Distribution and Hosts of Callidiellum rufipenne (Coleoptera: Cerambycidae), an Asian Cedar Borer Established in the Eastern United States
The distribution and hosts of the exotic cedar-boring beetle, Callidiellum rufipenne (Motschulsky) (Coleoptera: Cerambycidae), were determined in five northeastern U.S. states by capturing adults on cedar trap logs and by rearing adults from various conifers. This beetle was
detected in the coastal states of Massachusetts, Rhode Island, Connecticut, New York, and New Jersey. In these states, adults emerged from the live or dead wood of four genera and eight species of Cupressaceae; species of Pinaceae were not hosts. Through its entire range, C. rufipenne
is reported to infest at least 14 species of Cupressaceae, four species of Pinaceae, and one species of Taxaceae; but, records of Pinaceae and possibly Taxaceae are suspect. Based on the number of adults that emerged from coniferous poles in a five-way choice test in the field, the infestation
level was significantly greater in Chamaecyparis thyoides (L.) Britton, Sterns, and Poggenburg and Juniperus virginiana L. than in Pinus rigida Miller, Pinus strobus L., and Tsuga canadensis (L.) Carrière (last three species uninfested). In a second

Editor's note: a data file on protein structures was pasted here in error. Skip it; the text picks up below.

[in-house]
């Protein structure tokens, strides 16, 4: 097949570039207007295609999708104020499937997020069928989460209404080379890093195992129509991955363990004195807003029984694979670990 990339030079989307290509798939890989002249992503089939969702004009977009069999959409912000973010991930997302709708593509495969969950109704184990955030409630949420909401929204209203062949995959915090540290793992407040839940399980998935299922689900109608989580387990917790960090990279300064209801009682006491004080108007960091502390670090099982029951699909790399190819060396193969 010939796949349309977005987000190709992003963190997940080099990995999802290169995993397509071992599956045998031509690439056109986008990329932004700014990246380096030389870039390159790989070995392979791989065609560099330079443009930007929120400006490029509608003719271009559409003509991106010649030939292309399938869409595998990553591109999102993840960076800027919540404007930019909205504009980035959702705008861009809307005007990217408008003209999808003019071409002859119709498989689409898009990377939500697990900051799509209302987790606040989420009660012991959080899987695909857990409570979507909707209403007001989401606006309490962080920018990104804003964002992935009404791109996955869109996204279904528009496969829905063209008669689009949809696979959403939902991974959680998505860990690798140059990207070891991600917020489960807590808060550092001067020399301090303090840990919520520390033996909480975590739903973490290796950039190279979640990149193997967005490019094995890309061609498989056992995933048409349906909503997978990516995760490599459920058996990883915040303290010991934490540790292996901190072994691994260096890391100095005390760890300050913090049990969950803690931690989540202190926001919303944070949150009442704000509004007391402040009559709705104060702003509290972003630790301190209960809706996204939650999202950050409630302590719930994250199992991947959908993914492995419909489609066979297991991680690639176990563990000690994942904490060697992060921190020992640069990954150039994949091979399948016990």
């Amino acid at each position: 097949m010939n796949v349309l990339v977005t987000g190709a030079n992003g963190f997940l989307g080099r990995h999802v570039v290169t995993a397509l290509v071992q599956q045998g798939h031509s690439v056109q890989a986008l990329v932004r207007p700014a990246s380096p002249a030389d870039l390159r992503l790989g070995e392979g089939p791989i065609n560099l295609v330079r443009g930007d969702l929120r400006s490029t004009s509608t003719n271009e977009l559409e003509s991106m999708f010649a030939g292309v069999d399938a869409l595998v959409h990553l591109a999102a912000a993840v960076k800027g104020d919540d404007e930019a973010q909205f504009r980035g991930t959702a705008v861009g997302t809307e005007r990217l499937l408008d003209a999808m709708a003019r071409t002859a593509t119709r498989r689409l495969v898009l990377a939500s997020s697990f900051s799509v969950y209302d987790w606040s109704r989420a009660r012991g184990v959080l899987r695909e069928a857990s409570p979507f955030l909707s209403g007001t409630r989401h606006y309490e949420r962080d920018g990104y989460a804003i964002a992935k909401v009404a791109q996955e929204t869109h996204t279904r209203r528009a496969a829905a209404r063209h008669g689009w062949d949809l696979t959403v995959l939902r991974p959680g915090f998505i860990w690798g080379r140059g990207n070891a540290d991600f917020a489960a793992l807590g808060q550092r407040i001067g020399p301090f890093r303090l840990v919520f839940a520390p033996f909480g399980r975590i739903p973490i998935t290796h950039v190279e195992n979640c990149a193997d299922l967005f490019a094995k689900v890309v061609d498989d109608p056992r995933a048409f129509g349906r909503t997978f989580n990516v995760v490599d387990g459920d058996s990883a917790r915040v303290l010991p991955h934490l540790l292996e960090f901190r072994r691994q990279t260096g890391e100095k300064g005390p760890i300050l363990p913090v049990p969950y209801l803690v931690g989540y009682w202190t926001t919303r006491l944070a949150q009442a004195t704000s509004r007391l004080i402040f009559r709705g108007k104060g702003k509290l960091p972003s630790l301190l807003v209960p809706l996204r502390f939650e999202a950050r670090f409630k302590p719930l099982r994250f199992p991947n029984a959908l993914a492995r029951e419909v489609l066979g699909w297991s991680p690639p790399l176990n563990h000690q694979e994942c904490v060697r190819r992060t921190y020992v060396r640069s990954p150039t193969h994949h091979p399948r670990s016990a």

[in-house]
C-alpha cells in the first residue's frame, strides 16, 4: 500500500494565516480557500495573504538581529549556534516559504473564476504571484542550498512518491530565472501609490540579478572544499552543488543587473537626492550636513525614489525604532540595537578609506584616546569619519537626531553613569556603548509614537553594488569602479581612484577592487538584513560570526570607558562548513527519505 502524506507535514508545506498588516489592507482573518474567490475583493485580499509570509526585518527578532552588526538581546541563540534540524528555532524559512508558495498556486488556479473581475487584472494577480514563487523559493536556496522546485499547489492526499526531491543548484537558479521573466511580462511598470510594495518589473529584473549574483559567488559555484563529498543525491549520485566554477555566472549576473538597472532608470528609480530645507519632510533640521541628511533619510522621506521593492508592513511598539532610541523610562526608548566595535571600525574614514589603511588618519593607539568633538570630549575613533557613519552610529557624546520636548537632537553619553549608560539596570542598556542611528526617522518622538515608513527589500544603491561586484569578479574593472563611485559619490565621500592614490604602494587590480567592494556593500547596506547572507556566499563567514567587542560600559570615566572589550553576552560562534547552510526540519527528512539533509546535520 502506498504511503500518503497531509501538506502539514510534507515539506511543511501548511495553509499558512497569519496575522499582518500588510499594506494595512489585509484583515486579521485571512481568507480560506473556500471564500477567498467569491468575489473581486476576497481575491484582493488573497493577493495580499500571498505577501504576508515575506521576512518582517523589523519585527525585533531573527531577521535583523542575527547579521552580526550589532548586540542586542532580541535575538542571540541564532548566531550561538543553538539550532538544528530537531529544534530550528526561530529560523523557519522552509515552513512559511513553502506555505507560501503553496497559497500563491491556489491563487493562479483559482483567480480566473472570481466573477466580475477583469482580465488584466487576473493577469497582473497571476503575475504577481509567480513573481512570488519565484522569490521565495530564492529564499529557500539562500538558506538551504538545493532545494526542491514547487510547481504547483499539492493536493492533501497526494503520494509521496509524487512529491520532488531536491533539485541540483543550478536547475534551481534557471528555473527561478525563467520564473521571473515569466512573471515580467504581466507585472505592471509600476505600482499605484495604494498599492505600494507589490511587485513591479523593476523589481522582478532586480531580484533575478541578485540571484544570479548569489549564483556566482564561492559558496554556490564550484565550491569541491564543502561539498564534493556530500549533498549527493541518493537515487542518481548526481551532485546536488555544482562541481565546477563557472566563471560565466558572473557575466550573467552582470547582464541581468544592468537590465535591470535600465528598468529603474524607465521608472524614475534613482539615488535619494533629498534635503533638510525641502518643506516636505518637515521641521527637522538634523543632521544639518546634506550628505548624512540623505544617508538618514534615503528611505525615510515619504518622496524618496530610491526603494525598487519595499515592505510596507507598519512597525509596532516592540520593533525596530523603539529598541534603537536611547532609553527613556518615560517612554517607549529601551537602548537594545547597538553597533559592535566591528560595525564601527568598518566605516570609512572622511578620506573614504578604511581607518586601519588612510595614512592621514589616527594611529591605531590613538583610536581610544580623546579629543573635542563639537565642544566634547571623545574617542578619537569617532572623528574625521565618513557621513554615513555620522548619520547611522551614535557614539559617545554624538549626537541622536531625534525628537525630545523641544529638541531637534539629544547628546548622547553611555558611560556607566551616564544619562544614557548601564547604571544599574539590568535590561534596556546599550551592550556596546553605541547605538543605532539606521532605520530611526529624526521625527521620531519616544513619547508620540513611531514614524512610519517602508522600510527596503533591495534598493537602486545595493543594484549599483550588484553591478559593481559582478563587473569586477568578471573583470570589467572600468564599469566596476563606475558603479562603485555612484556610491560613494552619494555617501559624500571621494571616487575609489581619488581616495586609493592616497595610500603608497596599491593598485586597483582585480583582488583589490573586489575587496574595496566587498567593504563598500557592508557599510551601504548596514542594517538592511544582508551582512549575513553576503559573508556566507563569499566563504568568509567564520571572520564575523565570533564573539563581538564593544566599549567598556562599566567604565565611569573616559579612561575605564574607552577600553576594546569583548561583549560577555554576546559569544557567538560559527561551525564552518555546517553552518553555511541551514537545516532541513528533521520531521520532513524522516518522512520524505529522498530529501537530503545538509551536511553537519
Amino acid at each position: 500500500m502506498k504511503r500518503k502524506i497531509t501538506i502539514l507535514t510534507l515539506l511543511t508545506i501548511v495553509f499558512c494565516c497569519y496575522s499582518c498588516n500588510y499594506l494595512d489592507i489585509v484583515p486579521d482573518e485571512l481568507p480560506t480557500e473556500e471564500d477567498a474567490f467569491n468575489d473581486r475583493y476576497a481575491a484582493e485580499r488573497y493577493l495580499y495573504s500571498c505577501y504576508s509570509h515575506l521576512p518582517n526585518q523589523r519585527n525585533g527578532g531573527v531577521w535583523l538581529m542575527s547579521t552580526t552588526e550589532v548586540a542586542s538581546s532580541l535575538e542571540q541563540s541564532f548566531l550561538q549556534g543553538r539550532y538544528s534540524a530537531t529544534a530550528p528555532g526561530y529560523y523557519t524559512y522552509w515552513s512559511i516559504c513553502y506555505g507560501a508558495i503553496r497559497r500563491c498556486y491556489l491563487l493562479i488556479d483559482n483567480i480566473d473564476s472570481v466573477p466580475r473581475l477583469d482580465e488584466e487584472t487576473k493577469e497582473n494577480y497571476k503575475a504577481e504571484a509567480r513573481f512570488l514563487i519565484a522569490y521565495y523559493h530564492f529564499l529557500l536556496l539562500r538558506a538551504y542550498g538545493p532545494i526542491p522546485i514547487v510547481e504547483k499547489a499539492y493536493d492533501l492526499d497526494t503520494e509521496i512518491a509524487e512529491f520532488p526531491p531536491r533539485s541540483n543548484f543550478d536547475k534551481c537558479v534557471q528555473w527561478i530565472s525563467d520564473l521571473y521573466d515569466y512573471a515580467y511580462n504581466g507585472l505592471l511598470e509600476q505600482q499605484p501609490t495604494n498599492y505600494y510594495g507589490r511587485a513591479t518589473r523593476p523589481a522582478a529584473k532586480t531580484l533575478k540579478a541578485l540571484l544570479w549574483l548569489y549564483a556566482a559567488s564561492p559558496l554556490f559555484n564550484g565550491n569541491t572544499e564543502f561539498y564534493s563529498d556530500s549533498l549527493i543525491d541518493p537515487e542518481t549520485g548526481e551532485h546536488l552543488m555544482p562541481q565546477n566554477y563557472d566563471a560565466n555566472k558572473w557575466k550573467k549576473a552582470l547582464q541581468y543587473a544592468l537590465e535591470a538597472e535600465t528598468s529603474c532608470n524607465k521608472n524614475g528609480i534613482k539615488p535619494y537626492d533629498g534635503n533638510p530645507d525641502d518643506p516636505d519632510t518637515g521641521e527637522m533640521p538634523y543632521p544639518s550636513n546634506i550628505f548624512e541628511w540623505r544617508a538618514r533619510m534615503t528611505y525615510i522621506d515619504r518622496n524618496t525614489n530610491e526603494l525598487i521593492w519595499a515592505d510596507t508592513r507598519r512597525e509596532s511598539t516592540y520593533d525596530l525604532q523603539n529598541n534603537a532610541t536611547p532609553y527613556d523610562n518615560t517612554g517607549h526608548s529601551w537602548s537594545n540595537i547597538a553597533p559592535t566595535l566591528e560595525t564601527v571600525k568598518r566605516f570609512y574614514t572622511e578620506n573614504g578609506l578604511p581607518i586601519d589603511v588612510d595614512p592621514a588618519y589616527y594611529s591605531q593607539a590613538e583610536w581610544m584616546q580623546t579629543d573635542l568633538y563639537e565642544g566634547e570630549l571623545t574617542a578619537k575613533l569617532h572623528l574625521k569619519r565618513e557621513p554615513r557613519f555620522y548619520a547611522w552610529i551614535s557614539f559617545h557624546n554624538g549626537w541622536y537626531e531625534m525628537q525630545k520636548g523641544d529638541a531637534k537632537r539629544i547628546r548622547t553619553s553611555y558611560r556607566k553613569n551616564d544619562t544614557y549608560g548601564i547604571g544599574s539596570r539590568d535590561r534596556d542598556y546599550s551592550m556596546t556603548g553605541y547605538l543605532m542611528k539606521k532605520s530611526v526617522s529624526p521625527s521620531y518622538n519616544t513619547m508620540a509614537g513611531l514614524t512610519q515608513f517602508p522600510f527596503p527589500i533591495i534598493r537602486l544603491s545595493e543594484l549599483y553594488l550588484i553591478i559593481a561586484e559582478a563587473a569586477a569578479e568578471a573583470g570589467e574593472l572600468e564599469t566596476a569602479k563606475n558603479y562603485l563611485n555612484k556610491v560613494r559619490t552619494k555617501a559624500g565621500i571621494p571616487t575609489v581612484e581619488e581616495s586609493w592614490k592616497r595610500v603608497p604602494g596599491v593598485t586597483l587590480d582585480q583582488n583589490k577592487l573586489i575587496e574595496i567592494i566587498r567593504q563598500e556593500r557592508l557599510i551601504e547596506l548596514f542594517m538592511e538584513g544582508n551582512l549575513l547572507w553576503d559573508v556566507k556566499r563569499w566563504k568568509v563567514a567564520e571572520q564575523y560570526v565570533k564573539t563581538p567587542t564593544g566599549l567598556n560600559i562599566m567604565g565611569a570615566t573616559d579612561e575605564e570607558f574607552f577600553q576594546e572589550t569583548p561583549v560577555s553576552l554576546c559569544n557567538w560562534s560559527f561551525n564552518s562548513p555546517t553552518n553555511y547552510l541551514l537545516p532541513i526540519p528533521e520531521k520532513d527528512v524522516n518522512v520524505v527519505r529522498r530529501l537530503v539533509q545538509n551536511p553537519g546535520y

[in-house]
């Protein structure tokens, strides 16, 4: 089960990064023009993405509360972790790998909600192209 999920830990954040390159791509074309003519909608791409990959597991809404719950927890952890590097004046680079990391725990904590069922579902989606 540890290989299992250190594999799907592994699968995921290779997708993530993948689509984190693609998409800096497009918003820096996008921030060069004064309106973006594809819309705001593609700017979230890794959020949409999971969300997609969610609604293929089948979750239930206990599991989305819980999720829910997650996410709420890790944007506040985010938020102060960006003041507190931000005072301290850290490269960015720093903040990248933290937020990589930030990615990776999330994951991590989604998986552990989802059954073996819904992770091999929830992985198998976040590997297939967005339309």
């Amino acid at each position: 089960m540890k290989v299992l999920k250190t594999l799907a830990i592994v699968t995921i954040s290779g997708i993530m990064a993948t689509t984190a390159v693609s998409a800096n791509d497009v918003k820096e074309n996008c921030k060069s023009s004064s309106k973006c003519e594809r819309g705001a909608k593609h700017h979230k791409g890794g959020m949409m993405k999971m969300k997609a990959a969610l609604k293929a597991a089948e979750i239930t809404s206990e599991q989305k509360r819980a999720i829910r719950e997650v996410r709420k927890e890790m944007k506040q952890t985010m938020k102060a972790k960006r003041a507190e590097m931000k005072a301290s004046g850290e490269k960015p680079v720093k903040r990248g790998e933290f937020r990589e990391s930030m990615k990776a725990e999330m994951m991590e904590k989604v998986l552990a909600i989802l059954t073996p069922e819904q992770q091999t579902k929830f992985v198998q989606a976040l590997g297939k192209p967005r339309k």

test of host preference in the wild, beetles infested four cupressaceous species, but not Abies balsamea (L.) Miller, Picea rubens Sargent, Pinus rigida, P. strobus, and Ts. canadensis in the Pinaceae. Infestation level was highest in Ch.
thyoides, followed in decreasing order by Juniperus communis L., Thuja occidentalis L., and J. virginiana. In a comparison of live and dead J. virginiana, beetles developed to adults only in dead trees (36 beetles per tree). When trunk sections
of Th. occidentalis with and without bark were offered to females in cages, beetles of the next generation emerged exclusively from wood with bark. In the Northeast, only species of Cupressaceae apparently are suitable hosts for C. rufipenne. Infestation of these
species may be prevented or reduced by proper care of live plants and by debarking trees after harvesting.
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Journal of Economic Entomology is published bimonthly in February, April, June, August, October, and December. The journal publishes articles on the economic significance of insects and is divided into the following sections: apiculture & social insects; arthropods in relation to plant disease; forum; insecticide resistance and resistance management; ecotoxicology; biological and microbial control; ecology and behavior; sampling and biostatistics; household and structural insects; medical entomology; molecular entomology; veterinary entomology; forest entomology; horticultural entomology; field and forage crops, and small grains; stored-product; commodity treatment and quarantine entomology; and plant resistance. In addition to research papers, Journal of Economic Entomology publishes Letters to the Editor, interpretive articles in a Forum section, Short Communications, Rapid Communications, and Book Reviews.
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